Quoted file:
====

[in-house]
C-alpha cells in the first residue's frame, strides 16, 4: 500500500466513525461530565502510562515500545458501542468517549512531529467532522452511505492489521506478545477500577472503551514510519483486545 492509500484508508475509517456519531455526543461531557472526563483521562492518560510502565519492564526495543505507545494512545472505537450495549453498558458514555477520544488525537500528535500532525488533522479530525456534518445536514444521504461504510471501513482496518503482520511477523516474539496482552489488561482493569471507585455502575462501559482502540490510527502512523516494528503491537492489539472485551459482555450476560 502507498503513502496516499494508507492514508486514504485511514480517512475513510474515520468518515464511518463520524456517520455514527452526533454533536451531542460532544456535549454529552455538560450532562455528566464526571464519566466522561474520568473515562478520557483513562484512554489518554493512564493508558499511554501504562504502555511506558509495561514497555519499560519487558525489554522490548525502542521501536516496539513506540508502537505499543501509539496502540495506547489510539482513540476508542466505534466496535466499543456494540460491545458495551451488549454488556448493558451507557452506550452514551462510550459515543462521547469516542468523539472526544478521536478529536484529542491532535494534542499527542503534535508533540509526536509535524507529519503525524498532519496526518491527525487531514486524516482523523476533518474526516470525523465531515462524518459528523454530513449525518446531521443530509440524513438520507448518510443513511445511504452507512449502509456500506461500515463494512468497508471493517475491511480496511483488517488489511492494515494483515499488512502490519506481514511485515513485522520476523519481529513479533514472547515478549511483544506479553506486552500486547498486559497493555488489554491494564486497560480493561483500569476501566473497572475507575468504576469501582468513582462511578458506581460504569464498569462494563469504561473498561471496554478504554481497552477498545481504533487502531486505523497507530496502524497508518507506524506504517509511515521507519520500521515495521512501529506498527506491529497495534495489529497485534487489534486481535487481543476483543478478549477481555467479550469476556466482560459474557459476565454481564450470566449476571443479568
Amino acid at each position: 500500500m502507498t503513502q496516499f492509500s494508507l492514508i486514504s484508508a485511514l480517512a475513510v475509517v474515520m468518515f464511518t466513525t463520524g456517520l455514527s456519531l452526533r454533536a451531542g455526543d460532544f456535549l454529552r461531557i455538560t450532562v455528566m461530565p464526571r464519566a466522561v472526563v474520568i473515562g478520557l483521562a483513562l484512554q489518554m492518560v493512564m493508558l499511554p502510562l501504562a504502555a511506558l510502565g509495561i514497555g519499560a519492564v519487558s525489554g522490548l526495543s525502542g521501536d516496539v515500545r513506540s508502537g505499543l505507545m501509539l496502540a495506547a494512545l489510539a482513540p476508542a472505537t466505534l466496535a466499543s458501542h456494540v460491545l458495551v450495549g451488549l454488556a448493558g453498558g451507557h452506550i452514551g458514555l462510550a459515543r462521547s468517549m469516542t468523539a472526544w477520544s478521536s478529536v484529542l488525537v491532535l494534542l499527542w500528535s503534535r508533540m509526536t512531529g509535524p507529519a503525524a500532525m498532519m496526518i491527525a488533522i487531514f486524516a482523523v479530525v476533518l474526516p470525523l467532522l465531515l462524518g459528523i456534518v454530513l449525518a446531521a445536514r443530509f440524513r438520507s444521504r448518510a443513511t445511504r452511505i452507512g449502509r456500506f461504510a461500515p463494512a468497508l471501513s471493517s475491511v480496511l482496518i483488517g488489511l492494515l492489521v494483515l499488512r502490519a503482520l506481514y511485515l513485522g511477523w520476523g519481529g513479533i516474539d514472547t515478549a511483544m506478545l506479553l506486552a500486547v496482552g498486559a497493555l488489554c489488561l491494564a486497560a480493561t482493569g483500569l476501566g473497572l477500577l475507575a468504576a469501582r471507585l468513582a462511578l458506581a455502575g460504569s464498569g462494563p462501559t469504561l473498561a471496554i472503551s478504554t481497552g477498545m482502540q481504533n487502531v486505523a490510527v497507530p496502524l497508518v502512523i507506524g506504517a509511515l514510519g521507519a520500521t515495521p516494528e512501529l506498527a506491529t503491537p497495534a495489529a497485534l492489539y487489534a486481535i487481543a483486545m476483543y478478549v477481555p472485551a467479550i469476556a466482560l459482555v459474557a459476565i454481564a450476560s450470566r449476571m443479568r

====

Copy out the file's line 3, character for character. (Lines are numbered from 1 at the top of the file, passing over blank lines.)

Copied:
Amino acid at each position: 500500500m502507498t503513502q496516499f492509500s494508507l492514508i486514504s484508508a485511514l480517512a475513510v475509517v474515520m468518515f464511518t466513525t463520524g456517520l455514527s456519531l452526533r454533536a451531542g455526543d460532544f456535549l454529552r461531557i455538560t450532562v455528566m461530565p464526571r464519566a466522561v472526563v474520568i473515562g478520557l483521562a483513562l484512554q489518554m492518560v493512564m493508558l499511554p502510562l501504562a504502555a511506558l510502565g509495561i514497555g519499560a519492564v519487558s525489554g522490548l526495543s525502542g521501536d516496539v515500545r513506540s508502537g505499543l505507545m501509539l496502540a495506547a494512545l489510539a482513540p476508542a472505537t466505534l466496535a466499543s458501542h456494540v460491545l458495551v450495549g451488549l454488556a448493558g453498558g451507557h452506550i452514551g458514555l462510550a459515543r462521547s468517549m469516542t468523539a472526544w477520544s478521536s478529536v484529542l488525537v491532535l494534542l499527542w500528535s503534535r508533540m509526536t512531529g509535524p507529519a503525524a500532525m498532519m496526518i491527525a488533522i487531514f486524516a482523523v479530525v476533518l474526516p470525523l467532522l465531515l462524518g459528523i456534518v454530513l449525518a446531521a445536514r443530509f440524513r438520507s444521504r448518510a443513511t445511504r452511505i452507512g449502509r456500506f461504510a461500515p463494512a468497508l471501513s471493517s475491511v480496511l482496518i483488517g488489511l492494515l492489521v494483515l499488512r502490519a503482520l506481514y511485515l513485522g511477523w520476523g519481529g513479533i516474539d514472547t515478549a511483544m506478545l506479553l506486552a500486547v496482552g498486559a497493555l488489554c489488561l491494564a486497560a480493561t482493569g483500569l476501566g473497572l477500577l475507575a468504576a469501582r471507585l468513582a462511578l458506581a455502575g460504569s464498569g462494563p462501559t469504561l473498561a471496554i472503551s478504554t481497552g477498545m482502540q481504533n487502531v486505523a490510527v497507530p496502524l497508518v502512523i507506524g506504517a509511515l514510519g521507519a520500521t515495521p516494528e512501529l506498527a506491529t503491537p497495534a495489529a497485534l492489539y487489534a486481535i487481543a483486545m476483543y478478549v477481555p472485551a467479550i469476556a466482560l459482555v459474557a459476565i454481564a450476560s450470566r449476571m443479568r